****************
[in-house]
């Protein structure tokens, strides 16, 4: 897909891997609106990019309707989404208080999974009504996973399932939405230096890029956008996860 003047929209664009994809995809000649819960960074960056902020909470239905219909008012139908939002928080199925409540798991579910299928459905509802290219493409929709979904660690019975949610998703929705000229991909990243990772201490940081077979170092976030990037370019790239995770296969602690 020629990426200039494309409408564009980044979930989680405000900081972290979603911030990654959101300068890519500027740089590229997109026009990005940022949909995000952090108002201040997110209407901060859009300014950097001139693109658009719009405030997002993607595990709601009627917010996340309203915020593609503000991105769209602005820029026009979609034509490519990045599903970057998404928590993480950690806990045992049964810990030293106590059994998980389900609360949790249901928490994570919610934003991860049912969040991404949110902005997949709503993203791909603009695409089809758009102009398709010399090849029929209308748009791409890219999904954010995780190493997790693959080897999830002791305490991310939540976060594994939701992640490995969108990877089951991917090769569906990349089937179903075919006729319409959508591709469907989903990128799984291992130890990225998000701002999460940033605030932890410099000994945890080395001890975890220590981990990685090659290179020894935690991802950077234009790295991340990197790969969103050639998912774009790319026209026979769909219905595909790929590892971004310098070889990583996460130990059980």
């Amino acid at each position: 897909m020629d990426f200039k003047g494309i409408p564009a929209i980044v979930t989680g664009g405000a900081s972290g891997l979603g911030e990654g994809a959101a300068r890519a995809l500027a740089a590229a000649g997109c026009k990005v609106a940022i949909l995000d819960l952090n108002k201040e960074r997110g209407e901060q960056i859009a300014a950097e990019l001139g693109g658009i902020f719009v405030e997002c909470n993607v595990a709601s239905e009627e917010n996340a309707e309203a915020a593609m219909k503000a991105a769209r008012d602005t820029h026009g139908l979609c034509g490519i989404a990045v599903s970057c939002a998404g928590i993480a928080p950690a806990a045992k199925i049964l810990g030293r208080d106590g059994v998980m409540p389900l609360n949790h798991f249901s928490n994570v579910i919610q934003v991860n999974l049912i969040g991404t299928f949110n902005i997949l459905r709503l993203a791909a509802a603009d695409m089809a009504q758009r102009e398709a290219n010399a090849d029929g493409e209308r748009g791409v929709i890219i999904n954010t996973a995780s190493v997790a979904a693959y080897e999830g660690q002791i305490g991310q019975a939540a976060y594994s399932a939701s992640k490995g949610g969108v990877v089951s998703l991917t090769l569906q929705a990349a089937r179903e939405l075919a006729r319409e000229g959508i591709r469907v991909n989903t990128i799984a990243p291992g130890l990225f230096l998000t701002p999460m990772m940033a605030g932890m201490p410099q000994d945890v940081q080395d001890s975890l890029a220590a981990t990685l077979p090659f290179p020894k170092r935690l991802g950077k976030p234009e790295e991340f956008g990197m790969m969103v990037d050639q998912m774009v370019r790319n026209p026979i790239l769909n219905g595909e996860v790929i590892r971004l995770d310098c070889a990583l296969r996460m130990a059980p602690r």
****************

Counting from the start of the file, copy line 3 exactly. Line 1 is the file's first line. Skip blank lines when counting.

């Amino acid at each position: 897909m020629d990426f200039k003047g494309i409408p564009a929209i980044v979930t989680g664009g405000a900081s972290g891997l979603g911030e990654g994809a959101a300068r890519a995809l500027a740089a590229a000649g997109c026009k990005v609106a940022i949909l995000d819960l952090n108002k201040e960074r997110g209407e901060q960056i859009a300014a950097e990019l001139g693109g658009i902020f719009v405030e997002c909470n993607v595990a709601s239905e009627e917010n996340a309707e309203a915020a593609m219909k503000a991105a769209r008012d602005t820029h026009g139908l979609c034509g490519i989404a990045v599903s970057c939002a998404g928590i993480a928080p950690a806990a045992k199925i049964l810990g030293r208080d106590g059994v998980m409540p389900l609360n949790h798991f249901s928490n994570v579910i919610q934003v991860n999974l049912i969040g991404t299928f949110n902005i997949l459905r709503l993203a791909a509802a603009d695409m089809a009504q758009r102009e398709a290219n010399a090849d029929g493409e209308r748009g791409v929709i890219i999904n954010t996973a995780s190493v997790a979904a693959y080897e999830g660690q002791i305490g991310q019975a939540a976060y594994s399932a939701s992640k490995g949610g969108v990877v089951s998703l991917t090769l569906q929705a990349a089937r179903e939405l075919a006729r319409e000229g959508i591709r469907v991909n989903t990128i799984a990243p291992g130890l990225f230096l998000t701002p999460m990772m940033a605030g932890m201490p410099q000994d945890v940081q080395d001890s975890l890029a220590a981990t990685l077979p090659f290179p020894k170092r935690l991802g950077k976030p234009e790295e991340f956008g990197m790969m969103v990037d050639q998912m774009v370019r790319n026209p026979i790239l769909n219905g595909e996860v790929i590892r971004l995770d310098c070889a990583l296969r996460m130990a059980p602690r």